Fedora 12 and earlier
The X servers provided in Fedora 9 and later use HAL to retrieve the list of input devices. Whenever the X server is started, it asks HAL for the list of input devices and adds each of them with the respective driver. Whenever a new input device is plugged in or an existing input device is removed, HAL notifies the X server about the presence or removal of this device. Because of this notification system, some devices configured in the xorg.conf are ignored by the X server (all devices using the 'mouse', 'kbd' or 'vmmouse' driver).
In addition to signaling the presence of the new device, HAL also provides the X server with a number of options for each device. Most notably, this includes the driver the server should load and the device file to open. It also allows for additional, user-specific configuration options.
Fedora provides a list of default configurations in
/usr/share/hal/fdi/policies/10osvendor/10-x11-input.fdi and some driver-specific configurations in e.g.
/usr/share/hal/fdi/policies/20thirdparty/10-synaptics.fdi. Do not edit these files directly, as they will be overwritten in the next update. Instead, copy the file into
/etc/hal/fdi/policy first and then edit as appropriate.
For example, the fdi for a synaptics touchpad may look like this:
<?xml version="1.0" encoding="ISO-8859-1"?> <deviceinfo version="0.2"> <device> <match key="info.capabilities" contains="input.touchpad"> <merge key="input.x11_driver" type="string">synaptics</merge> <merge key="input.x11_options.TapButton1" type="string">1</merge> </match> </device> </deviceinfo>
The above XML file defines the following: If the device is a touchpad (HAL assigns this capability automatically), then load the synaptics X11 driver for this device. The key input.x11_driver is interpreted by the server. The second merge command states that the option TapButton1 with a value of '1' should be passed to the driver. Any input.x11_options key is interpreted by the driver and is equivalent to the traditional form of Option "Option name" "Option value" in the xorg.conf. The man page of the respective driver lists the available options. Note that any input.x11_options key must have the type 'string' even if it denotes a number. Other types will be ignored by the server.
Merge commands are additive. For example, the fdi file provided by the xorg-x11-drv-synaptics package supplies the input.x11_driver key. User-specific configuration does not need to specify this key again and instead should only provide local configuration options (such as the TapButton1 setting above).
To remove an existing key, the following syntax may be used:
<?xml version="1.0" encoding="ISO-8859-1"?> <deviceinfo version="0.2"> <device> <match key="input.product" contains="Random String"> <remove key="input.x11_driver"></remove> </match> </device> </deviceinfo>
This snipped removes the input.x11_driver key from all devices that include the string "Random String". As said above, input.x11_driver is a special key and removing it prevents the X server from adding this device. The same syntax may be used to remove other options.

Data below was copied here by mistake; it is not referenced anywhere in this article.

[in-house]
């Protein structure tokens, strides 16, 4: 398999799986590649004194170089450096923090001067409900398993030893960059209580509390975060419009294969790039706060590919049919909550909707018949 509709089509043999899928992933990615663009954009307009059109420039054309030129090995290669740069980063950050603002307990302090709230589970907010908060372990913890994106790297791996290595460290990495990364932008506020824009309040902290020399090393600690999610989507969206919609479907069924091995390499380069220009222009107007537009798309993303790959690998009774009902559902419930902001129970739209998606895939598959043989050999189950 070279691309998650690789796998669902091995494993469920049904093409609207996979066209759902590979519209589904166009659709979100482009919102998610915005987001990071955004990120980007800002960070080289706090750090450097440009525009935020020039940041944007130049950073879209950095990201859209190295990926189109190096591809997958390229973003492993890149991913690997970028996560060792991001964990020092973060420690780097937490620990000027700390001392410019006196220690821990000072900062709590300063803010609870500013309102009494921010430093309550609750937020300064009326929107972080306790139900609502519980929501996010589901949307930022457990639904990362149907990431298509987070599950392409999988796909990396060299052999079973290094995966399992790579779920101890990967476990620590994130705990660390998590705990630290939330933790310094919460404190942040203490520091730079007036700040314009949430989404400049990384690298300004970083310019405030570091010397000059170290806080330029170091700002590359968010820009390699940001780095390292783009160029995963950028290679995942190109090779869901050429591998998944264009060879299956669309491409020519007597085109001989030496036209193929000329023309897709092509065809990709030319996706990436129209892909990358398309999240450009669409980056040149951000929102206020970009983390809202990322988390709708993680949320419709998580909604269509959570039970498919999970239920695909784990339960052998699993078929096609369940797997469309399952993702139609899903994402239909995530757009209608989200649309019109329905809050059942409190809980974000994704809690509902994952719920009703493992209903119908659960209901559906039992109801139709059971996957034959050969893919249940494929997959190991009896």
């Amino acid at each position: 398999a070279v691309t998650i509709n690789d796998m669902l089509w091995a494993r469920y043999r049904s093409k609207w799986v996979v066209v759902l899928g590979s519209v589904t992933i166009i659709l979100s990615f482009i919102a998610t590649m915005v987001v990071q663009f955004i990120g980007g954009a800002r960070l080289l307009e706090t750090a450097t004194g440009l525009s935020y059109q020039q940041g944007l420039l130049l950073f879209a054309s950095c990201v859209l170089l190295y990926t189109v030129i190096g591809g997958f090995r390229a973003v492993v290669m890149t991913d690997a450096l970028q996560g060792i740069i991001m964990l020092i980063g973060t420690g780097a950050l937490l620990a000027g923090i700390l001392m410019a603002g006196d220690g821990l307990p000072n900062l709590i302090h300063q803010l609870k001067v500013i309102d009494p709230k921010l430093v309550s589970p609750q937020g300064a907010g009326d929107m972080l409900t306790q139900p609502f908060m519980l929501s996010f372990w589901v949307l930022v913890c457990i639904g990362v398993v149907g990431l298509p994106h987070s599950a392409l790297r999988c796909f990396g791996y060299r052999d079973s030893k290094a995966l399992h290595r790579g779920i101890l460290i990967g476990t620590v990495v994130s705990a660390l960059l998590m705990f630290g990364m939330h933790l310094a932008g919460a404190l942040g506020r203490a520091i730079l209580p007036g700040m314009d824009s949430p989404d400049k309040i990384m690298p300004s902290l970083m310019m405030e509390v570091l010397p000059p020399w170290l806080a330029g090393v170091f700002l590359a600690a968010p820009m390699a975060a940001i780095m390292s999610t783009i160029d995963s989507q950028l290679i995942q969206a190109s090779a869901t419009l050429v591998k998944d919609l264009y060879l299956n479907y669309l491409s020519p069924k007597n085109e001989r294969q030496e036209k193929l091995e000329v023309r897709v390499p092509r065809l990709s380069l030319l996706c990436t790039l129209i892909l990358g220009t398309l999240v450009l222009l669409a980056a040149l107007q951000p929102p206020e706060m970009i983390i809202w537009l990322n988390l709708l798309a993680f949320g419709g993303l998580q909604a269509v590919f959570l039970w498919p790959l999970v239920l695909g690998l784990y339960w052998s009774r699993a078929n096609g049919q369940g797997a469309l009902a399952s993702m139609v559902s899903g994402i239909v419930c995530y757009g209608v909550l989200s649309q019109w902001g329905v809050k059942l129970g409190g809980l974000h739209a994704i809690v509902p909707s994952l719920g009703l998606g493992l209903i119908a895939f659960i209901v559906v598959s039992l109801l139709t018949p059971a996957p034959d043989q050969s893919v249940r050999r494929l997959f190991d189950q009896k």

Reviewing configuration changes
In the extreme case, a misconfiguration of input drivers may result in an X server with no input devices. It is advisable that changes to the fdi files are reviewed before restarting the server to ensure that at least some devices are available.
After editing the fdi files, the HAL daemon can be restarted with
service haldaemon restart. Once the restart is successful,
lshal may be used to list all devices and their configurations.
As a general rule, at least one keyboard device should have input.x11_driver set to 'evdev' to allow keyboard input if all other configurations fail.
Disabling the use of HAL
Some users wish to disable the use of HAL. The X server provides two options to achieve this:
- Option "AutoAddDevices" "false"
If this option is disabled, then no devices will be added from HAL events. Note that if this option is disabled, AllowEmptyInput is automatically disabled too unless explicitly enabled the user.
- Option "AllowEmptyInput" "false"
If AllowEmptyInput is false, the server checks the xorg.conf for core devices (Option "CorePointer" and Option "CoreKeyboard"). If none are present and referenced in the ServerLayout section, the server automatically adds the first mouse and keyboard device in the xorg.conf or (if neither are present) the hard-coded default input devices. Disabling AllowEmptyInput also forces the server to honor devices using the 'mouse', 'kbd' and 'vmmouse' drivers (these devices are ignored by default).
In most cases, simply disabling AutoAddDevices is the correct way to disable the use of HAL. Note that if AllowEmptyInput is off and AutoAddDevices is on, then devices may be added multiple times (once as specified in the xorg.conf, and once as listed by HAL). This leads to duplicate button presses and triplicate key presses.